Bathrooms are one of the most popular and commonly remodeled rooms in the home. And since they are a high-traffic space (and one where updates are noticeable), doing so can have a significant effect on resale value. When starting a bathroom remodeling project think about utility as well as design. Bathrooms are often difficult jobs because multiple components must be arranged to fit–and function–in a small space. There's also multiple water elements so doing the project correctly, from plumbing to ventilation, is imperative. Due to frequent use and the resulting wear and tear, bathrooms tend to start breaking down after about 20 years, whether that's a perpetually leaky faucet or crumbling grout or chipping tiles (or all three). On average, bathroom remodels cost $16,724, so your design should be both intentional and strategic in order to secure a high return on investment, as well as to create a functional space. That said, bathrooms are typically small, enclosed rooms so they are also a place in your home where you can play around a little bit with color and texture.
But price clearly isn't the main driver for everyone – 49% of people who used their own installer did so simply because they prefer to and 21% did so because they always use the same tradesman. It's also worth thinking about whether it would be cheaper for your installer to get your bathroom for you, as some companies, such as Travis Perkins and Plumb Center, sell directly to trade, sometimes at cheaper prices. Electrical works, including the installation of lighting, fans, sockets or electric showers should be carried out by a Part P-registered electrician. To find a reliable local tradesperson, check Which? Trusted Trader for recommendations of tradespeople who have been through our rigorous checks. Once your new bathroom or en suite is complete, make sure you gain the relevant building regulations approval, including drainage, electrics and ventilation, and checking that any glass meets the required safety standards. You might need to prove that you've done this when you sell the house.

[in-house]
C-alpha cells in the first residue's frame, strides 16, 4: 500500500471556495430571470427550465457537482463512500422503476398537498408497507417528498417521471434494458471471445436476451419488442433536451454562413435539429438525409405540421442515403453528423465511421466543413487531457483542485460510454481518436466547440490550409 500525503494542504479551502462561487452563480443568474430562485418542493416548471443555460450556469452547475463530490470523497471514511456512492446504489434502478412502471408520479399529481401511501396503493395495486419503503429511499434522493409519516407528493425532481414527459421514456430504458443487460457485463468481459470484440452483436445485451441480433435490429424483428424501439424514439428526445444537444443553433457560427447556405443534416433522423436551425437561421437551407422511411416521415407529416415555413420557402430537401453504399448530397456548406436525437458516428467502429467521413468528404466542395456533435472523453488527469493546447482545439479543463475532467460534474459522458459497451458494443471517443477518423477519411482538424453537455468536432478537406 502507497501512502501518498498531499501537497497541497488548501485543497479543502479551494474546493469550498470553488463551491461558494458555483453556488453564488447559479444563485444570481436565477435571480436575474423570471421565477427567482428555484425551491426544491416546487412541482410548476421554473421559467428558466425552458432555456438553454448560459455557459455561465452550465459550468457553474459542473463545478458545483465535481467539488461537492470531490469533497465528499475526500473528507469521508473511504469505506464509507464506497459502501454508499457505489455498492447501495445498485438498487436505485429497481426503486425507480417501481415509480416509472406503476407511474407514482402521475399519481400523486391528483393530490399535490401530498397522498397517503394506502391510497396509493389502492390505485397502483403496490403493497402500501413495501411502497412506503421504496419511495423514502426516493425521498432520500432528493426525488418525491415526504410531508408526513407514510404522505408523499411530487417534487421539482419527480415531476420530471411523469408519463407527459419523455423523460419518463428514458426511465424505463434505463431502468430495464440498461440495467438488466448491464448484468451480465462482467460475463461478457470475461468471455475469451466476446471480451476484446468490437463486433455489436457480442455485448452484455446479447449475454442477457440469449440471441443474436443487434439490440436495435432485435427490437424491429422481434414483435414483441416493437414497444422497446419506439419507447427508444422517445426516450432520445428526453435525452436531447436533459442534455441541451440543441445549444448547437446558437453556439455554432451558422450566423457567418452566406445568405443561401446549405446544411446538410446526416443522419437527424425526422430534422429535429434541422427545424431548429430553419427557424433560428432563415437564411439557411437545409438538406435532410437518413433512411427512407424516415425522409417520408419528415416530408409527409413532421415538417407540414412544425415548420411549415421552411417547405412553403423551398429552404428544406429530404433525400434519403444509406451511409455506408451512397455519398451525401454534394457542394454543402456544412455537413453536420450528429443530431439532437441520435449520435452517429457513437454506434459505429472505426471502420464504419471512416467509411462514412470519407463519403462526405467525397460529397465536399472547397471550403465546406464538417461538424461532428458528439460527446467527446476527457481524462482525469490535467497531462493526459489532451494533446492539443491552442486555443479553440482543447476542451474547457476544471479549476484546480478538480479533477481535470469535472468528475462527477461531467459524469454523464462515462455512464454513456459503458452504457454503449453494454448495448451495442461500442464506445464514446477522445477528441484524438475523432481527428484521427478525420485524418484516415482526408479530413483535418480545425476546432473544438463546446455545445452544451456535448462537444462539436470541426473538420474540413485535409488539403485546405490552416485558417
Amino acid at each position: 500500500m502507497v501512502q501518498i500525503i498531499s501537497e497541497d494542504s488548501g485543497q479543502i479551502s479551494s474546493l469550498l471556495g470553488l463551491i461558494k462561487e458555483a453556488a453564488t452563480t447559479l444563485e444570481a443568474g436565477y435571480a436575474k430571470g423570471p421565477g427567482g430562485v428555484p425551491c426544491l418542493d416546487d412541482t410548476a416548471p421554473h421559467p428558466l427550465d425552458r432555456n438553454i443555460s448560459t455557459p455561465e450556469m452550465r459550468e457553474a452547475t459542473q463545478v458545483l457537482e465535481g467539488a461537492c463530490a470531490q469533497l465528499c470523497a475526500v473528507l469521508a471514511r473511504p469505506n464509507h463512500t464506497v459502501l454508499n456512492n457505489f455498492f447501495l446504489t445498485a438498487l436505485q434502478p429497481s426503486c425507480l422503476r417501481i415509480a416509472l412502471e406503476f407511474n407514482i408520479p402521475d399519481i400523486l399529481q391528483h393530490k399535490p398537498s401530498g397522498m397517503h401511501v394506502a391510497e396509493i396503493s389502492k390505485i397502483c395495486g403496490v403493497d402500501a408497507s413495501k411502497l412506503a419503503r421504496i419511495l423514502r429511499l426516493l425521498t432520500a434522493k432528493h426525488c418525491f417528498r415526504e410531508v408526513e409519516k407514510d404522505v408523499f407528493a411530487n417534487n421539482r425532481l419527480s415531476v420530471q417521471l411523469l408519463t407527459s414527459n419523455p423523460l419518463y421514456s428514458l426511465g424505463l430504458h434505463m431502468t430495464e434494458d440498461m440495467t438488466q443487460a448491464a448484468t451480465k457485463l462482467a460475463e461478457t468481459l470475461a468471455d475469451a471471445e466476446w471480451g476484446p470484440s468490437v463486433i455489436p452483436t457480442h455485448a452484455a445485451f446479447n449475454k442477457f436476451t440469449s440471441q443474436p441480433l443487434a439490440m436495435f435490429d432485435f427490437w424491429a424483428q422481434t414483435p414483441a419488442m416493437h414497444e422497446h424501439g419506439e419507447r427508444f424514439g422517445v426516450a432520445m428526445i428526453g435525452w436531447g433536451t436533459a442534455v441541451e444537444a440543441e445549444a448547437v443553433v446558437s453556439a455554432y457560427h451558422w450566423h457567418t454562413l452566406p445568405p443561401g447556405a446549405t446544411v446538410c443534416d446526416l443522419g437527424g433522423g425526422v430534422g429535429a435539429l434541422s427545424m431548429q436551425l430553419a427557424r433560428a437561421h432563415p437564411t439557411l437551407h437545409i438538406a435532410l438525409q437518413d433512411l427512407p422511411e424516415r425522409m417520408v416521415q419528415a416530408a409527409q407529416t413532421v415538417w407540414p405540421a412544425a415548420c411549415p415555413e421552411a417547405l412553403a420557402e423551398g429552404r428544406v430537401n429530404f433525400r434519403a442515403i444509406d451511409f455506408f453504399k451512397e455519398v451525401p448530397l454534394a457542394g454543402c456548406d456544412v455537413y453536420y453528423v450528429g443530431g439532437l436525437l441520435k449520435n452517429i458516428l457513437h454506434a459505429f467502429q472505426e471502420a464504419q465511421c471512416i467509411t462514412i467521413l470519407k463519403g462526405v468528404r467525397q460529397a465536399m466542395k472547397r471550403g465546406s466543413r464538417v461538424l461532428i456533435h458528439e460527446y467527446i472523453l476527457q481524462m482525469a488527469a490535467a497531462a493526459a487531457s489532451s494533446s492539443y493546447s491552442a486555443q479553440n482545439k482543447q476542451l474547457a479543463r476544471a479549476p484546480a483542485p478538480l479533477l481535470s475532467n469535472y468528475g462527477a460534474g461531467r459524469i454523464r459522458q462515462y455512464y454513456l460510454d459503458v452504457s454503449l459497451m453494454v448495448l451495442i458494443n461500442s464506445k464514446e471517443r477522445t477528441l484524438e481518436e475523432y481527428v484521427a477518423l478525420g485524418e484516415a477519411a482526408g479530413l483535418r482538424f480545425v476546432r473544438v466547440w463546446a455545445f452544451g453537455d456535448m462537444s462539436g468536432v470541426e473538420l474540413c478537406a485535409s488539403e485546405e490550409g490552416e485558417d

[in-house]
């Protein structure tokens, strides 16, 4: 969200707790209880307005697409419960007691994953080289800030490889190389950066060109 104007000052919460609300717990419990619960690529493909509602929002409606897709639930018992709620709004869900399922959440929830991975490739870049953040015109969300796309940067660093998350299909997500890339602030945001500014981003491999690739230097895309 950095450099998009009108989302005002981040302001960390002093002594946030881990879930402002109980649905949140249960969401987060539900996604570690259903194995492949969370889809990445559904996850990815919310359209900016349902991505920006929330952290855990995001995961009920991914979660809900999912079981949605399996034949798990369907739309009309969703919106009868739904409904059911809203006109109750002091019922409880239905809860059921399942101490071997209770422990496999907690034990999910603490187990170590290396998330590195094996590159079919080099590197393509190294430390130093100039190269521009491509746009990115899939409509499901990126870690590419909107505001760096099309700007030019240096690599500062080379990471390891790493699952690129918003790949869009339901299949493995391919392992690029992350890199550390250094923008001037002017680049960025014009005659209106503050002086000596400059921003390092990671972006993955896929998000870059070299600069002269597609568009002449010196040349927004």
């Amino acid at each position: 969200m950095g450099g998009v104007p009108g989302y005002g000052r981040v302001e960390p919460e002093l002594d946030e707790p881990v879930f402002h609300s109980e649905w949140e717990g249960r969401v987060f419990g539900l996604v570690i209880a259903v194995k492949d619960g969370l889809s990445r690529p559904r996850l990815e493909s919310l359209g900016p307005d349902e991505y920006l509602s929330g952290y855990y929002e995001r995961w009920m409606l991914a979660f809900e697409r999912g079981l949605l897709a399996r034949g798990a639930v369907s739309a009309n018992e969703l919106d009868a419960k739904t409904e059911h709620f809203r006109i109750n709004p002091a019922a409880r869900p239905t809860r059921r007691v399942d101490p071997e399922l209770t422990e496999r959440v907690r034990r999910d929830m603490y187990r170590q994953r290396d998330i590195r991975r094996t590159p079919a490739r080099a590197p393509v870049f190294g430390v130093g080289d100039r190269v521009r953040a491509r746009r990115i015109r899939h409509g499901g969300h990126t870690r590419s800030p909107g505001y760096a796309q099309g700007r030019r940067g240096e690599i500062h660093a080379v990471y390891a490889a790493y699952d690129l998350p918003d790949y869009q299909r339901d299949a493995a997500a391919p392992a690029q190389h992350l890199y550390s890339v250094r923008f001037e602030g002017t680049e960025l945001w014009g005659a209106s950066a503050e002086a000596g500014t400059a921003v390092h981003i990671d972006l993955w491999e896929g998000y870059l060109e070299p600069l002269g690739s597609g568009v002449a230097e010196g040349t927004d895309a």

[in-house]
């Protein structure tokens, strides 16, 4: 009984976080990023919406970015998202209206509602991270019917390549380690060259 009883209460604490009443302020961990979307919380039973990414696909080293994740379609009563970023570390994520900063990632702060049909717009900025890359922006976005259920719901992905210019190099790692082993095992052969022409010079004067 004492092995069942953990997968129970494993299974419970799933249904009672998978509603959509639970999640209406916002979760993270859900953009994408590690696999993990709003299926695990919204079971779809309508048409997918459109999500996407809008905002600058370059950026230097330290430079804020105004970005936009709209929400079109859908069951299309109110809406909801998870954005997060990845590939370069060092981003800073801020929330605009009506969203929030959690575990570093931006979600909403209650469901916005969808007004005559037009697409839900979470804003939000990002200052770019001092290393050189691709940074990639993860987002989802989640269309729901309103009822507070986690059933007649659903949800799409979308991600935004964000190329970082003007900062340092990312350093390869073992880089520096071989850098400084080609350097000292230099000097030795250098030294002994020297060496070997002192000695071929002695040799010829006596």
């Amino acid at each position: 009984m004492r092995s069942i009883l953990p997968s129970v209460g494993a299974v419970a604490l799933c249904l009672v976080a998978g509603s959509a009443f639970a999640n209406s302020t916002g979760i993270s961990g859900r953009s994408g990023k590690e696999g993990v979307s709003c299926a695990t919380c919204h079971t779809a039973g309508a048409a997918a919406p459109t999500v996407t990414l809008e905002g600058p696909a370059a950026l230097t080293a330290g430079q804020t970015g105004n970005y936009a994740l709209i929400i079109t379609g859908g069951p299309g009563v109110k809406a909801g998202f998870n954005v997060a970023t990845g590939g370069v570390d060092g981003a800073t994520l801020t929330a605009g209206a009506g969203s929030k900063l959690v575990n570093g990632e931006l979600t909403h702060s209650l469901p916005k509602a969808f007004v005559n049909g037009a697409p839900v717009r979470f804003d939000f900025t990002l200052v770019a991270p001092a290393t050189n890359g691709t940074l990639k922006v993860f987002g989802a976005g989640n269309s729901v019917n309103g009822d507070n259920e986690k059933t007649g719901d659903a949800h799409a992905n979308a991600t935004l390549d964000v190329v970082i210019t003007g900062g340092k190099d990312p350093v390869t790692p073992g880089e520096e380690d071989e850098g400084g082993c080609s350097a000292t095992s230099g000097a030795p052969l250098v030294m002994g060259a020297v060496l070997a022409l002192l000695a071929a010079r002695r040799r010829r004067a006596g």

Some key things to think about are: Is it a family bathroom? If so, you'll probably want to factor in lots of storage space. Do you always shower and rarely bathe? Consider a standalone shower or wet room instead of installing a bath you won't use. If you like baths and showers, a bath with a shower it gives you a flexible option. Is space at a premium? Think about how you could incorporate storage cupboards on the walls rather than floor – maybe above the bath or even built in underneath. Do you want to use your bathroom to relax in? Consider getting a freestanding bath for a luxurious feel, and having somewhere close by to store candles and magazines. Are you a couple sharing the bathroom? How about getting two basins to make getting ready in the morning less chaotic? If someone will be using it to do make-up or dress in, then you'll want to make sure there is plenty of light and a decent-sized mirror. Asking yourself these questions will help you refine the little changes to make or elements to incorporate that will make a lot of difference to your bathroom and your enjoyment of it.
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